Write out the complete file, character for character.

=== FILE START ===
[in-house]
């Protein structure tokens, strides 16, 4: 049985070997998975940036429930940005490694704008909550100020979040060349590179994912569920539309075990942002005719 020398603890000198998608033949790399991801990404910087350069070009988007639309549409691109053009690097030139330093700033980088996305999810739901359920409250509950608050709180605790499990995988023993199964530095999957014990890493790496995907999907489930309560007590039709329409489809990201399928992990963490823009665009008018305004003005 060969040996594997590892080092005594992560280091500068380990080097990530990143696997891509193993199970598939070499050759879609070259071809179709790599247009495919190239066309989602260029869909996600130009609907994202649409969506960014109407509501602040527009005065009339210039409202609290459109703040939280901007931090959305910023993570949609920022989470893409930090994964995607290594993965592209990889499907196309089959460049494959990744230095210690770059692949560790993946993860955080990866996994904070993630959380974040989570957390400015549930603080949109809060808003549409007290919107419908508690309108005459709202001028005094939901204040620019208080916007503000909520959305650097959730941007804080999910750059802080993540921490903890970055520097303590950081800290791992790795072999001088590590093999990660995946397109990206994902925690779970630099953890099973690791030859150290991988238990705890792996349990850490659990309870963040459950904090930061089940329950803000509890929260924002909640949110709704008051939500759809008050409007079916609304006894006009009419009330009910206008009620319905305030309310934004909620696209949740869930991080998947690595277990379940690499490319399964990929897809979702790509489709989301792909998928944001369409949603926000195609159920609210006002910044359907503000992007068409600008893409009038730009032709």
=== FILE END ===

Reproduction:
[in-house]
């Protein structure tokens, strides 16, 4: 049985070997998975940036429930940005490694704008909550100020979040060349590179994912569920539309075990942002005719 020398603890000198998608033949790399991801990404910087350069070009988007639309549409691109053009690097030139330093700033980088996305999810739901359920409250509950608050709180605790499990995988023993199964530095999957014990890493790496995907999907489930309560007590039709329409489809990201399928992990963490823009665009008018305004003005 060969040996594997590892080092005594992560280091500068380990080097990530990143696997891509193993199970598939070499050759879609070259071809179709790599247009495919190239066309989602260029869909996600130009609907994202649409969506960014109407509501602040527009005065009339210039409202609290459109703040939280901007931090959305910023993570949609920022989470893409930090994964995607290594993965592209990889499907196309089959460049494959990744230095210690770059692949560790993946993860955080990866996994904070993630959380974040989570957390400015549930603080949109809060808003549409007290919107419908508690309108005459709202001028005094939901204040620019208080916007503000909520959305650097959730941007804080999910750059802080993540921490903890970055520097303590950081800290791992790795072999001088590590093999990660995946397109990206994902925690779970630099953890099973690791030859150290991988238990705890792996349990850490659990309870963040459950904090930061089940329950803000509890929260924002909640949110709704008051939500759809008050409007079916609304006894006009009419009330009910206008009620319905305030309310934004909620696209949740869930991080998947690595277990379940690499490319399964990929897809979702790509489709989301792909998928944001369409949603926000195609159920609210006002910044359907503000992007068409600008893409009038730009032709």